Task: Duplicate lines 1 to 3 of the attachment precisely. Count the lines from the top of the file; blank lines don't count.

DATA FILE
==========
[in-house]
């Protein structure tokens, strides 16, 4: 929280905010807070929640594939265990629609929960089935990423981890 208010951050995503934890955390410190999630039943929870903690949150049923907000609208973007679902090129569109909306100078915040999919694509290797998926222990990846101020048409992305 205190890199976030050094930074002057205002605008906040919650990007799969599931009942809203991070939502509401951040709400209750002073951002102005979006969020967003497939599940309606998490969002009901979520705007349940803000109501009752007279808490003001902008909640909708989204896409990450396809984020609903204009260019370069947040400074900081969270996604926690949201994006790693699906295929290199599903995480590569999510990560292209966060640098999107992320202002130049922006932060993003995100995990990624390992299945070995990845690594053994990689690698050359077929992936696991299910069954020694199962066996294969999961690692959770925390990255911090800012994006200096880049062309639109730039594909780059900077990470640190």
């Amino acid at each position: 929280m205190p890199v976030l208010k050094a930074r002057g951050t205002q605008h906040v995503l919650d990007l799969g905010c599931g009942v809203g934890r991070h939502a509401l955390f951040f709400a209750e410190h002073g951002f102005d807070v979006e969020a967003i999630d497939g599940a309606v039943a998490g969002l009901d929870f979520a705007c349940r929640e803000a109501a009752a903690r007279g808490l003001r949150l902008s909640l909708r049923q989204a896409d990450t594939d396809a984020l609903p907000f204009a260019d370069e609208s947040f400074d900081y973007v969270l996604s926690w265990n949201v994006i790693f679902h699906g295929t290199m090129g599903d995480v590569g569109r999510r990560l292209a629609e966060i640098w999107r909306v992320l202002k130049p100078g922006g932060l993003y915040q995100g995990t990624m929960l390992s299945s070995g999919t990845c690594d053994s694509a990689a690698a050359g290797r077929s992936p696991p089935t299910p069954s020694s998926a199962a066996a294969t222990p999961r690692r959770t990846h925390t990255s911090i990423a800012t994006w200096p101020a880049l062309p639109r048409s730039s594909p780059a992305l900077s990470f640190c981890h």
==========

[in-house]
């Protein structure tokens, strides 16, 4: 929280905010807070929640594939265990629609929960089935990423981890 208010951050995503934890955390410190999630039943929870903690949150049923907000609208973007679902090129569109909306100078915040999919694509290797998926222990990846101020048409992305 205190890199976030050094930074002057205002605008906040919650990007799969599931009942809203991070939502509401951040709400209750002073951002102005979006969020967003497939599940309606998490969002009901979520705007349940803000109501009752007279808490003001902008909640909708989204896409990450396809984020609903204009260019370069947040400074900081969270996604926690949201994006790693699906295929290199599903995480590569999510990560292209966060640098999107992320202002130049922006932060993003995100995990990624390992299945070995990845690594053994990689690698050359077929992936696991299910069954020694199962066996294969999961690692959770925390990255911090800012994006200096880049062309639109730039594909780059900077990470640190």
């Amino acid at each position: 929280m205190p890199v976030l208010k050094a930074r002057g951050t205002q605008h906040v995503l919650d990007l799969g905010c599931g009942v809203g934890r991070h939502a509401l955390f951040f709400a209750e410190h002073g951002f102005d807070v979006e969020a967003i999630d497939g599940a309606v039943a998490g969002l009901d929870f979520a705007c349940r929640e803000a109501a009752a903690r007279g808490l003001r949150l902008s909640l909708r049923q989204a896409d990450t594939d396809a984020l609903p907000f204009a260019d370069e609208s947040f400074d900081y973007v969270l996604s926690w265990n949201v994006i790693f679902h699906g295929t290199m090129g599903d995480v590569g569109r999510r990560l292209a629609e966060i640098w999107r909306v992320l202002k130049p100078g922006g932060l993003y915040q995100g995990t990624m929960l390992s299945s070995g999919t990845c690594d053994s694509a990689a690698a050359g290797r077929s992936p696991p089935t299910p069954s020694s998926a199962a066996a294969t222990p999961r690692r959770t990846h925390t990255s911090i990423a800012t994006w200096p101020a880049l062309p639109r048409s730039s594909p780059a992305l900077s990470f640190c981890h």